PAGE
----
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I've done some reading on JavaScript memory management in the past, and am aware of the issue with circular DOM references, etc.

However I'm still a little bit uncomfortable as this translates to a server-side JavaScript environment such as node.js, and more specifically an API written on express.

Take this sample file (lets call it server.js)

var npm_moduleA = require('npmA')({ someInitArg : 'blah' }),
    app = express.createServer();

app.get('/api/foo', function (req, res) {

    var result = npm_moduleA.doSomething();


app.get('/api/bar', function (req, res) {

    var npm_moduleB = require('npmB')({ someInitArg : 'blah' }),
        result = npm_moduleB.doSomethingElse();



Questions (assuming this is a high-load site)

  1. What is the lifecycle of npm_moduleA? It gets created at the moment that the server starts, but when (if at all does GC kick in against it) - I'm guessing that it never gets touched because its in the global scope?

  2. In '/api/bar/', should npm_moduleB be deleted after each request? Or should this be left to the GC alone.

  3. Is the global instantiation of npm_moduleA significantly more efficient than repetative the instantiation (and possible deletion) of npm_moduleB?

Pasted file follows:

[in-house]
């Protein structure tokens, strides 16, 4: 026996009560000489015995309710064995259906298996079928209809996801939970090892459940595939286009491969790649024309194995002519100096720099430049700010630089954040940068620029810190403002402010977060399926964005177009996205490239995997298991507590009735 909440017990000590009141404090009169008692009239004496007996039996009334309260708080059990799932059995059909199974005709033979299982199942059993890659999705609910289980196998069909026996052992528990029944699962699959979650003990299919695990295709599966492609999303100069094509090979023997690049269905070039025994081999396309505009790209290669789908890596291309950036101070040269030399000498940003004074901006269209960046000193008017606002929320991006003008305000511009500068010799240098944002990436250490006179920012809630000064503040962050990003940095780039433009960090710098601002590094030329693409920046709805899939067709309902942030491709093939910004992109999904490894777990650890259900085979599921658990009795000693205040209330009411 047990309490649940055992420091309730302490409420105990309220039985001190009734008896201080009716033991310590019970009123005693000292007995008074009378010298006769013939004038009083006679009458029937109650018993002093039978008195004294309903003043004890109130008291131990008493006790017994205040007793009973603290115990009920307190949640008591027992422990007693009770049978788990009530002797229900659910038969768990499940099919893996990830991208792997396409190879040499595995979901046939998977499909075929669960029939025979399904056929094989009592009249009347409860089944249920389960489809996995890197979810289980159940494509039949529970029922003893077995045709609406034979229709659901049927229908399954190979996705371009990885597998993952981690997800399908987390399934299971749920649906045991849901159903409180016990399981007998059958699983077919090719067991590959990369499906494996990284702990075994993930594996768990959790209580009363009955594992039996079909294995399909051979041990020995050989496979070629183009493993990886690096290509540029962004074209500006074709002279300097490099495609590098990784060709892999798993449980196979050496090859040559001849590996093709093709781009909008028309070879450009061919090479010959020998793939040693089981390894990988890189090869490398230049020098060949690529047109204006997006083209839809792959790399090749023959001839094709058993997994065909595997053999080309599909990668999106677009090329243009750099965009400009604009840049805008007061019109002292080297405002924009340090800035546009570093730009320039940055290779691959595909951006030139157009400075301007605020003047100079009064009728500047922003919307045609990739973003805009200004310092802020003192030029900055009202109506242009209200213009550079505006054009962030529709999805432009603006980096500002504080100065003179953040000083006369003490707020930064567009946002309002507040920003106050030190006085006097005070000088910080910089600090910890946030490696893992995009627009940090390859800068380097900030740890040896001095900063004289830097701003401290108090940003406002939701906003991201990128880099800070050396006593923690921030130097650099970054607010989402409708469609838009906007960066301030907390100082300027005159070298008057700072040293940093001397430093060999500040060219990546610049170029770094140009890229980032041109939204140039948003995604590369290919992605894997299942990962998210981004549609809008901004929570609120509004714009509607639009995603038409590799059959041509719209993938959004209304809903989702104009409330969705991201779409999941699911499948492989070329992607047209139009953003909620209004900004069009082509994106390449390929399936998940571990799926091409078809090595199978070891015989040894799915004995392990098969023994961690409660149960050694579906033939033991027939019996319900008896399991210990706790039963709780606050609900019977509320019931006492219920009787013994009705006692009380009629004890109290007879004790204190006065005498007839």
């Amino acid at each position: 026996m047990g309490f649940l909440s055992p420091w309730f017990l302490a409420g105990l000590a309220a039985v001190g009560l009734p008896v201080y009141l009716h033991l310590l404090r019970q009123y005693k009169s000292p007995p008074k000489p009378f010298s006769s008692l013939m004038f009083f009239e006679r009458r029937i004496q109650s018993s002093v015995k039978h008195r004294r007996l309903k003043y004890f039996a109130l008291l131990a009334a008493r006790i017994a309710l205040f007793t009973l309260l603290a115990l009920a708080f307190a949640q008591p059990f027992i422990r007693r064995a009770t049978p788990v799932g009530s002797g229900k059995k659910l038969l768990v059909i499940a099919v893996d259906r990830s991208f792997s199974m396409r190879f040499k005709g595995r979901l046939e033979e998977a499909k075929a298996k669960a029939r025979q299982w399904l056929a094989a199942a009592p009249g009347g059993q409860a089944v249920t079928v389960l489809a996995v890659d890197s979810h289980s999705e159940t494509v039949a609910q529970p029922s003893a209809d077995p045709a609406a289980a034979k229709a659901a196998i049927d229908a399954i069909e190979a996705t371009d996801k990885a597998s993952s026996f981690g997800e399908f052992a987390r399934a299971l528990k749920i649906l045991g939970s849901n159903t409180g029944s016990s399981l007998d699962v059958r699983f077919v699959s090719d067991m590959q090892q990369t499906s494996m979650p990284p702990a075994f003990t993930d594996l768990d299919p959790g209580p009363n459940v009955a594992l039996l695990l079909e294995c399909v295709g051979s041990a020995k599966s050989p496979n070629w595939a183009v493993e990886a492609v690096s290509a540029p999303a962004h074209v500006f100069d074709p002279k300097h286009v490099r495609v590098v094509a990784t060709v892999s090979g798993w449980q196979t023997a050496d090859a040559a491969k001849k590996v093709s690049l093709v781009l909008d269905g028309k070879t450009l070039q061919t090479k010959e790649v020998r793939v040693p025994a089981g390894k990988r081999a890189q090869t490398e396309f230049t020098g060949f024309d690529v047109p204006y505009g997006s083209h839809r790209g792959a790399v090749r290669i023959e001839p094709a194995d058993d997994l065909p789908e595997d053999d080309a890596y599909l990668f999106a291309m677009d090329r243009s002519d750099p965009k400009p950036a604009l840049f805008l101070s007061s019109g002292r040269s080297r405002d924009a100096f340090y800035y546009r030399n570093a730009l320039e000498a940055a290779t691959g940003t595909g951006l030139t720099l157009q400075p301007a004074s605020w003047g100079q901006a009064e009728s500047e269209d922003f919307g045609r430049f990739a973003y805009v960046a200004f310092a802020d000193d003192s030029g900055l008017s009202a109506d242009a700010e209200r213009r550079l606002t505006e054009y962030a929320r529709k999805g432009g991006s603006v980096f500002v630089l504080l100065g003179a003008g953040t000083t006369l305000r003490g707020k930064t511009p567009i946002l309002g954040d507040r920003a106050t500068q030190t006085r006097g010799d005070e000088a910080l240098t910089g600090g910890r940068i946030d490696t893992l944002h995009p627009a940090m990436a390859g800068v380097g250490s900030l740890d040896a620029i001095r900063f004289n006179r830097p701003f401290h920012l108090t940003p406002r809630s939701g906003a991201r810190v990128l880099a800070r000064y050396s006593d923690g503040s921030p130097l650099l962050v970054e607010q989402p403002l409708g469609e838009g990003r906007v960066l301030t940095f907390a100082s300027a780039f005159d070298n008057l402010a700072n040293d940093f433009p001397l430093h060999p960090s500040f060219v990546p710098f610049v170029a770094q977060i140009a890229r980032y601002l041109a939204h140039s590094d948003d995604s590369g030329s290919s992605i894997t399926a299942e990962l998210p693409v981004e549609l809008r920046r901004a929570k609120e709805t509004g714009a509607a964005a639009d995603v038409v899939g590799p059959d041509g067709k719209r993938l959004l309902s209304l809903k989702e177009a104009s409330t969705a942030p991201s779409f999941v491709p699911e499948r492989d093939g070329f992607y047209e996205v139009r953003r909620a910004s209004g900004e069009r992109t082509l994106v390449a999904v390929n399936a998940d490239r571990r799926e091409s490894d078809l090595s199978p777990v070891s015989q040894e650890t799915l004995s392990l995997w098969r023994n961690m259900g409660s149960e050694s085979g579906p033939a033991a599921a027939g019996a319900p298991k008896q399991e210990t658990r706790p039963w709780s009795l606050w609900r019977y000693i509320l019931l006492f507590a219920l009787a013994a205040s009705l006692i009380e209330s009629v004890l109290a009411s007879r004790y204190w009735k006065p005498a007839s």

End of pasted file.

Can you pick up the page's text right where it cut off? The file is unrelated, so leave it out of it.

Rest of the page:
share|improve this question
up vote 8 down vote accepted

As the node.js won't create and destroy running context for each call, so both npm_moduleA and npm_moduleB will live (in cache) until you kill the server.

In fact no matter where you require the module, it just get a pointer to the module's entry point. it doesn't instance any thing at run time.

here is a example:


var t = require('./module.js');
t.value = 10;

function test() {
  var t2 = require('./module.js');



module.exports = {};

console outputs:


In this case just put your require()s at global scope for once. don't do requires in callbacks, because require() has some file name resolving work to do, and it has no difference from require in global scope (in any aspect.)

But if you are going to instance a class new SomeClass(), then where you do it matters.

share|improve this answer
Thanks for the reply - you've highlighted an error in the sample code... my requires were suppose to also show the instantiation of a class (so require('blah')(/* some init args */) instead of just requiring the source file). I've updated my code, which may affect some of your answer – isNaN1247 May 16 '12 at 9:51
@beardtwizzle: my point still holds, no matter where you require something, it just return a pointer to the cache entry. If you were going to use a function exported in a module, it would live in the cache, and wouldn't be freed until the server die. – xiaoyi May 16 '12 at 10:57
@beardtwizzle: -- continues, if your have a static initialization parameter, and the function can be shared during request, then just leave the instance global. It supposed to have better performance, and you can imagine the memory usage is constant at any time (since the requests are responded in serial, try not close a connection, then no other clients will be served). And if your server is really hot, the second pattern will have some performance issue due to create/destroy object and you cannot save a lot memory usage. – xiaoyi May 16 '12 at 11:10

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